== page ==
Then I found that I could hit the F3 key and select a destination in a town. So I did, and made my way to the Tavern, which is where the manual says is a good place to pick up jobs. And sure enough some dude hired me to escort him to some town. Of course, the other people still told me to go away. Now, I know that coming up with the insignificant dialog is a drag, but it's really kind of necessary in order to keep the player interested. If everyone says the same thing, the player is going to do exactly what I did, give up on talking to people. Anyway, now that I had a job, I headed to my ship.

Once in the ship, the view switches. Now I am looking at my ship in 3rd person, rather than my character. The water here was really cool looking. It had a nice fluidity to it, like it should, and was lit by the ambient light of the sun. And I would discover later that, as time passes, the sun rises and falls just like in real life. The color and reflection of this on the water was also kept realistic. Unfortunately, that's one of the few good things I can say about this game. The other good thing is that when you get far enough away from an island, you can switch into map mode, which is a broad overhead view of your ship, and this makes it much easier and quicker to navigate between islands.

Now, once I hit the open ocean and switched to map mode, I started sailing around looking for that town that I was supposed to escort that dude to... and as of this writing, I still haven't found it. I did, however, have a mutiny on board my ship as I was looking for it because I was unable to pay my crew. Unfortunately, the mutiny ended with my dead body. Can't say I blame them though. Anyway, so I used the wonderful power of "Load" to try again. Again I failed, this time due to the "ENGINE.EXE has encountered a problem and needs to close" crash. My next try ended in exactly the same way. The fourth try ended in a similar fashion, but without any warning or message.

On my fifth try, I eventually found myself in the middle of storm. If you wander into one of those babies, the view changes from map back to 3rd person so you can navigate yourself safely through the storm. And boy does it look cool! It's dark, with rough seas, high waves, and constantly lighting! Well, apparently I'm not a very good navigator, because my ship got struck by lighting, causing it to catch fire. It took forever for my peeps to extinguish the blaze, and by the time they did my ship was in horrible condition, just barely clinging to life. Still, I faired better than the ship I was escorting, which sank. I'm not really sure how, as I didn't see them get hit by lighting. Probably just capsized I guess. I was too busy trying to keep my own ship afloat to worry about them.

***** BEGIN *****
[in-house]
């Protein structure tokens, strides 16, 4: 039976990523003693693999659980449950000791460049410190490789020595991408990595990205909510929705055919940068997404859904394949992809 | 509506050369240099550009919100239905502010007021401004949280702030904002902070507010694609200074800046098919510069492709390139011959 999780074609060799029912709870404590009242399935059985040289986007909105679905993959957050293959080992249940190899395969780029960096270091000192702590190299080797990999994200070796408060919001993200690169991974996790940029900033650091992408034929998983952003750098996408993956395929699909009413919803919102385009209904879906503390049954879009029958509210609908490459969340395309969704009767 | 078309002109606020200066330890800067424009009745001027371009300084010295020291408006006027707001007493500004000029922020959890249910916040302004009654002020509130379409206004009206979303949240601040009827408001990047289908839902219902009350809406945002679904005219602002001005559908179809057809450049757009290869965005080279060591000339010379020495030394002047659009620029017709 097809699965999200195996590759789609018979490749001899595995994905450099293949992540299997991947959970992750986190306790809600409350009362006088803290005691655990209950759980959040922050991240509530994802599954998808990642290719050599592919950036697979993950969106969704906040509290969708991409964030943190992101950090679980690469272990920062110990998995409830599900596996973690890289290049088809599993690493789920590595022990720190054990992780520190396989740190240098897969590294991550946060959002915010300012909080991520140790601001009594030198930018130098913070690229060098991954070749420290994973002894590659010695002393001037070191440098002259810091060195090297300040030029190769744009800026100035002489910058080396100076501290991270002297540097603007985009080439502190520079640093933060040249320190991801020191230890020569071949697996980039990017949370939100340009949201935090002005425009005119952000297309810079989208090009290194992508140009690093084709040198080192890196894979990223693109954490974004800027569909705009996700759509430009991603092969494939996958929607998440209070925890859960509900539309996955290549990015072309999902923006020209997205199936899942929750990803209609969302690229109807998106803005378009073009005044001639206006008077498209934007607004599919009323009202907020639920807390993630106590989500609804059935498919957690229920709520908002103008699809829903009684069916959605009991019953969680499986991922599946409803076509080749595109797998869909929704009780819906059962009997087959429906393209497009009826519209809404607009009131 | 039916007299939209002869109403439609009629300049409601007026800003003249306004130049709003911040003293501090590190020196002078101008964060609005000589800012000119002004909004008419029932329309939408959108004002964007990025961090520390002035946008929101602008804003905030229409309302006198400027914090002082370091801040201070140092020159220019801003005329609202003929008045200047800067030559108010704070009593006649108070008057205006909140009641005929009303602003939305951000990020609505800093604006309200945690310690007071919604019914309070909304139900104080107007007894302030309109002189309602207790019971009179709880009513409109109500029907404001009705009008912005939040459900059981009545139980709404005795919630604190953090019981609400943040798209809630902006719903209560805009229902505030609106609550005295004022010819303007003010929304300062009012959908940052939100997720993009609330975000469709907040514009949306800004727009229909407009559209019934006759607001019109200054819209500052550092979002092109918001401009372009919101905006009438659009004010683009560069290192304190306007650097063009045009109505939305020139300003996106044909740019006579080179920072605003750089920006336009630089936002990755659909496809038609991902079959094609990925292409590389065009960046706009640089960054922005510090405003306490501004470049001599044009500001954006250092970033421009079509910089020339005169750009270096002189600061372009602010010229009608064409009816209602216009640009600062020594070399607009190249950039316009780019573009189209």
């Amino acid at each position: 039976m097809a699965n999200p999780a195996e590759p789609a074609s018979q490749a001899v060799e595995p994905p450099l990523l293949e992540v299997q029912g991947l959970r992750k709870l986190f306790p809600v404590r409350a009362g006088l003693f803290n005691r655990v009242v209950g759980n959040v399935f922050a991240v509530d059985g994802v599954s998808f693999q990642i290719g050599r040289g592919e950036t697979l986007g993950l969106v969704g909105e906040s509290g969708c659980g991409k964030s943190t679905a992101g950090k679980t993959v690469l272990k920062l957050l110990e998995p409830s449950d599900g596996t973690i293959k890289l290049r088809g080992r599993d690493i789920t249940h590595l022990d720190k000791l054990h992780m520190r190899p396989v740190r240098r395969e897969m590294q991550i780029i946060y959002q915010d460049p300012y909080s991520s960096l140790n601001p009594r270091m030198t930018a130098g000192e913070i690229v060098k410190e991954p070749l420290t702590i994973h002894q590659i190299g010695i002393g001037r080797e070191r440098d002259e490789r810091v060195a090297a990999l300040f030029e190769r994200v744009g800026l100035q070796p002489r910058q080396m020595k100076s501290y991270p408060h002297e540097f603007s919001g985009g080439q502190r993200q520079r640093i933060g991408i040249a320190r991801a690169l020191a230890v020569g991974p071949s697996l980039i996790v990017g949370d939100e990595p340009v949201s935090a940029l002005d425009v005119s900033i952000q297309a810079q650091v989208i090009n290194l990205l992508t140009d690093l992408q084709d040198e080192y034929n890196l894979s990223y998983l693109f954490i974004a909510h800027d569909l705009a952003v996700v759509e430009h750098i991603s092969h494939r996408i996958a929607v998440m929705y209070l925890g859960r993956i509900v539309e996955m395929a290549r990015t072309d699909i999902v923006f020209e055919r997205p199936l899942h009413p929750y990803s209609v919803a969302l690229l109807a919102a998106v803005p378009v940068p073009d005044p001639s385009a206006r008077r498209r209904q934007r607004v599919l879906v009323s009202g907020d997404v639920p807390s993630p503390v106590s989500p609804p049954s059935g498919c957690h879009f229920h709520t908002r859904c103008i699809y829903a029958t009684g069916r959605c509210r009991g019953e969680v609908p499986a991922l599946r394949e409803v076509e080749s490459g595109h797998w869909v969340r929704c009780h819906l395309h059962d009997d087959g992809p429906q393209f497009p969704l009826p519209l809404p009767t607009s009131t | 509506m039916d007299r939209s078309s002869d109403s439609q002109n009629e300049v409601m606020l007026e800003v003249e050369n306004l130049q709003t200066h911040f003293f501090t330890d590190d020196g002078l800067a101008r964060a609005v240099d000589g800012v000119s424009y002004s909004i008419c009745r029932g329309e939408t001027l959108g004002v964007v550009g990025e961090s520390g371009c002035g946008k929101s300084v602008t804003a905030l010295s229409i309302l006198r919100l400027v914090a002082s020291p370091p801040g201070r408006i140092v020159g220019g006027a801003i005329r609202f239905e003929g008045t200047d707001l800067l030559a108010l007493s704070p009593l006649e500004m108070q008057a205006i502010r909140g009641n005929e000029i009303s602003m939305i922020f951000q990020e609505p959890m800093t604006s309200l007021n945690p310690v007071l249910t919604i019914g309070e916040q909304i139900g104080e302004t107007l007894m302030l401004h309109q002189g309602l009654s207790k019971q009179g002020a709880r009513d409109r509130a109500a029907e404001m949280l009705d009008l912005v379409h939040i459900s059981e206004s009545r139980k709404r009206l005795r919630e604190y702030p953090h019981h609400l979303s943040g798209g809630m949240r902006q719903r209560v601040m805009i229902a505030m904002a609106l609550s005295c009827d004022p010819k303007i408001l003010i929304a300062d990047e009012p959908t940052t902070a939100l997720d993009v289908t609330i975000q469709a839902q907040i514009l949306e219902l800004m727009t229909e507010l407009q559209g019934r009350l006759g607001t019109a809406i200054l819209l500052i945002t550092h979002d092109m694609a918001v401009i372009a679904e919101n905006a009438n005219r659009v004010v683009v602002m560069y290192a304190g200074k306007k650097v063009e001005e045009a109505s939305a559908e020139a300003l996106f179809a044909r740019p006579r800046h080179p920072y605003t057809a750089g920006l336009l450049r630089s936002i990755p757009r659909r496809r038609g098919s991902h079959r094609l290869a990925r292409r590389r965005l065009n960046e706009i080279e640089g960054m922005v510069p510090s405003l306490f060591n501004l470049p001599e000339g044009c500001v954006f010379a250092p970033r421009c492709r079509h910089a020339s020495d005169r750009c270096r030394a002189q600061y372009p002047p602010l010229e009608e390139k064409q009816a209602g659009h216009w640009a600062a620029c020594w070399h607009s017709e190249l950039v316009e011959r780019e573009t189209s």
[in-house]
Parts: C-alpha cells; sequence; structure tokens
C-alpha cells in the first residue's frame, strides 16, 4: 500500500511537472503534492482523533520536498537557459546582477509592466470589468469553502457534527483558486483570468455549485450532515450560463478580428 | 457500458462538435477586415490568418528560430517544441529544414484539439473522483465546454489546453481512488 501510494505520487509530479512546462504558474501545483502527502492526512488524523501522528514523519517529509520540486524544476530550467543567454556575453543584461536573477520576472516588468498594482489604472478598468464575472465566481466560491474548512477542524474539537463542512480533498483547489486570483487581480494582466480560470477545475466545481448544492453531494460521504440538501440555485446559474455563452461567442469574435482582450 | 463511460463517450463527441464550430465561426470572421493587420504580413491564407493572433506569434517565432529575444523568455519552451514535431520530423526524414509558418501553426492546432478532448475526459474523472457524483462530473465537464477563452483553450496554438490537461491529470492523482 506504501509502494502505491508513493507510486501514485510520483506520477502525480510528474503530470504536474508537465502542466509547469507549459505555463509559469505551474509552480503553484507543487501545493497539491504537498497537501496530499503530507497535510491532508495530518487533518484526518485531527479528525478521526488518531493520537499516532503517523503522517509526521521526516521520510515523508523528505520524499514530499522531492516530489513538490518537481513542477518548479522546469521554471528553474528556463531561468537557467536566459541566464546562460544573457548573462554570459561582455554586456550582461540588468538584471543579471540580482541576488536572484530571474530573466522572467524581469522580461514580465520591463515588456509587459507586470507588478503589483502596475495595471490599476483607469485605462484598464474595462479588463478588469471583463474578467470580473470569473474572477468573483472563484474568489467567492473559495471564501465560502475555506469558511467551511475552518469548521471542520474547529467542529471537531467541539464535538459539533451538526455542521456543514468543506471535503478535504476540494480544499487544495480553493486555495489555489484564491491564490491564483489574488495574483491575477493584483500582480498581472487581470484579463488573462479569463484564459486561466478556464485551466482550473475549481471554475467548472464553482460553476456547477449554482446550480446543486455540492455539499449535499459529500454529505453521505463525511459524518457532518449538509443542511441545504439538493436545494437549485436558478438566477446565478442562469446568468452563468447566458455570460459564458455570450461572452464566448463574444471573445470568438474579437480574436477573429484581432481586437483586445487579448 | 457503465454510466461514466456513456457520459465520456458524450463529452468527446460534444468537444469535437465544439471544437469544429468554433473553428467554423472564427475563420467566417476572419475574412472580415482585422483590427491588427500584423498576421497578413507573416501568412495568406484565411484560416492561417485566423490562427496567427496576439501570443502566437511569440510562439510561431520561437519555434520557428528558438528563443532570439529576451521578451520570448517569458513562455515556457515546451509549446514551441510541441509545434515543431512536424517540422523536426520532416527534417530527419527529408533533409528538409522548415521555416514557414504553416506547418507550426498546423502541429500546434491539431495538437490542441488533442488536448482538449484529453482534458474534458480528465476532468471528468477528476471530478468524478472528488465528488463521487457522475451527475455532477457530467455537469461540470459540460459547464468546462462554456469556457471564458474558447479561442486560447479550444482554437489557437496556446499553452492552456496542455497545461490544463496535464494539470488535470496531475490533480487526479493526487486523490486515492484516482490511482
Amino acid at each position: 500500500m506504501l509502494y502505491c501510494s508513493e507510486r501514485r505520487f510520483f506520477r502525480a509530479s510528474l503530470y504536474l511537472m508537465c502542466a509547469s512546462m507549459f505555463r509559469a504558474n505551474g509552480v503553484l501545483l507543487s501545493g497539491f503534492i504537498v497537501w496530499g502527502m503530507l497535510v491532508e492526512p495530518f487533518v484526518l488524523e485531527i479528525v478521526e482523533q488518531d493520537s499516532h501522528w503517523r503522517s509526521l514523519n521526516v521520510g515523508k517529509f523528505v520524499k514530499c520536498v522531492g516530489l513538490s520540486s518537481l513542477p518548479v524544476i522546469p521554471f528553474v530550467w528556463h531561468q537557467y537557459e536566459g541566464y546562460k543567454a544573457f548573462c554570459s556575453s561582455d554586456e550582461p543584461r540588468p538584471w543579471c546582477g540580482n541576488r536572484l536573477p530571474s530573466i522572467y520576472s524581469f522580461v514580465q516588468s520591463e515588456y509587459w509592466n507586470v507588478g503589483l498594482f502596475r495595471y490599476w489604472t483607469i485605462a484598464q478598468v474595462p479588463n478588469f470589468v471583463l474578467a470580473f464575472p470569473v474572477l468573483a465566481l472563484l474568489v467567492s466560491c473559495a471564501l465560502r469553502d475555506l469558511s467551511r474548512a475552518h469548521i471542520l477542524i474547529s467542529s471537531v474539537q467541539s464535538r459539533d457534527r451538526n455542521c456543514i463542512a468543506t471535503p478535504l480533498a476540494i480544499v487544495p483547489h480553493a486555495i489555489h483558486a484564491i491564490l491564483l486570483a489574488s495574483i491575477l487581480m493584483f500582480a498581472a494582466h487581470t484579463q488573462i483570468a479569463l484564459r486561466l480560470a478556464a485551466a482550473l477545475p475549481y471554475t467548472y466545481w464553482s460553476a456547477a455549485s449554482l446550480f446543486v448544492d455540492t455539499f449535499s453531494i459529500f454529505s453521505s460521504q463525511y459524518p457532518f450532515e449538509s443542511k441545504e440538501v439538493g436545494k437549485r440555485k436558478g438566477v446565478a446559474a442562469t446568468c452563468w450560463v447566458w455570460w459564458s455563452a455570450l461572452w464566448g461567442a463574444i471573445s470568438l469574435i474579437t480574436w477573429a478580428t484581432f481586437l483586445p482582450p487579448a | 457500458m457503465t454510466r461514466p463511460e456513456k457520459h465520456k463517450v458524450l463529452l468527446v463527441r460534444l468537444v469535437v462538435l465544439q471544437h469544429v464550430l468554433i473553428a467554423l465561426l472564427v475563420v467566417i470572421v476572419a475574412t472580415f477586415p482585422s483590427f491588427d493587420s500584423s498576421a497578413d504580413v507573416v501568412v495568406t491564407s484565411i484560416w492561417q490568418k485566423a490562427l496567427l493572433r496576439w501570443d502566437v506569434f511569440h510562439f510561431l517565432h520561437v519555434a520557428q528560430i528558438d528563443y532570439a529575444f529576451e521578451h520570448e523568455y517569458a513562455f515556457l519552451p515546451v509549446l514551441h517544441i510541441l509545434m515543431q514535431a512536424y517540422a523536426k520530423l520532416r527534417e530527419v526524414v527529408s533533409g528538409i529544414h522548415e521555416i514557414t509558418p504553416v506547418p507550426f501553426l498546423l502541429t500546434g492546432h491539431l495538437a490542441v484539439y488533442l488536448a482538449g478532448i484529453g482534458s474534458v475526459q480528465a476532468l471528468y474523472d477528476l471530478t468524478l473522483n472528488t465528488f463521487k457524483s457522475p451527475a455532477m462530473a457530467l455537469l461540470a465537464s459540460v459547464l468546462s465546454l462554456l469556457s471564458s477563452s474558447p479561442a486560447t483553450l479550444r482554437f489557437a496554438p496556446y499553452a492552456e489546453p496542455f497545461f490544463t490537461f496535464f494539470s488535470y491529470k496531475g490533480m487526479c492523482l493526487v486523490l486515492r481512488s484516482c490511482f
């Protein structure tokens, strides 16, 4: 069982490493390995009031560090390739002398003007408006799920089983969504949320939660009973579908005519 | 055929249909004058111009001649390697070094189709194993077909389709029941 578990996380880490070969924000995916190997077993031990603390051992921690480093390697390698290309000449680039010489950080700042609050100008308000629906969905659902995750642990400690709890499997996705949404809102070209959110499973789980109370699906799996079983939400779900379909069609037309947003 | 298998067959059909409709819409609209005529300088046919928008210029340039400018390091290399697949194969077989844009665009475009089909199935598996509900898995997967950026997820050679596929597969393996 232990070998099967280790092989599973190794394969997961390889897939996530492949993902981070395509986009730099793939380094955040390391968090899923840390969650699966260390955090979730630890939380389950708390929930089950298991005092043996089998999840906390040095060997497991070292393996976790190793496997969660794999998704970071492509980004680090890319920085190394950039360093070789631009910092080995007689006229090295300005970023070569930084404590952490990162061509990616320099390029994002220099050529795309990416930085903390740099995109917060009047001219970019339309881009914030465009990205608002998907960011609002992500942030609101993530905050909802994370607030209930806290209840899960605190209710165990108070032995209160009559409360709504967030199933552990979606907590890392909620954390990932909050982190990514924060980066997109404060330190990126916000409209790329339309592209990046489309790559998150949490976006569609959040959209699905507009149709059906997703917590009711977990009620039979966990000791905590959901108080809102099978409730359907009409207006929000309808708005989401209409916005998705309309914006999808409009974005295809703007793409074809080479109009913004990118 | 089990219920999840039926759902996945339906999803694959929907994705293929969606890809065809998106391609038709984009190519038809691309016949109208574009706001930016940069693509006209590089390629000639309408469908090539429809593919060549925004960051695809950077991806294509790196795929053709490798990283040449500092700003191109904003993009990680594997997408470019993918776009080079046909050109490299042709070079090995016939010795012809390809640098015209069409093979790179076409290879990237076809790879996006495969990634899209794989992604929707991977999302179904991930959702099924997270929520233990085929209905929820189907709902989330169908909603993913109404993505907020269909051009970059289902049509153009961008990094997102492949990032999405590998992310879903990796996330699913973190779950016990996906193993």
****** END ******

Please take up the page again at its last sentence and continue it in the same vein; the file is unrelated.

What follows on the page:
On my next try, I had already pretty much just given up, so I just decided to go find some ships and try kill some people... some people other than my crew. I wasn't hard to find them, but once I did I couldn't figure out how to take them down. The manual says all you have to do is get close and it will auto-aim your cannons, then just press the space bar to fire. So I did that, and maybe I was firing, but honestly, it sure didn't look like it. I know I was close enough and I definitely had plenty of cannonballs on boards, but since that didn't seem to be working I changed strategies and tried to ram them. That seemed to hurt me way more than it hurt them. I then tried to board them, but couldn't get my ship into position before good old "ENGINE.EXE has encountered a problem and needs to close" reared its ugly head.

And that's when I just said the hell with it, I've got way better things to do than spend hours making zero progress in a game that isn't even interesting.

Age of Pirates - Caribbean Tales was released on September 12, 2006 by Atari. The official Age of Pirates - Caribbean Tales website has a feature called Pimp MY Ship which you might be interested in checking out for a couple minutes.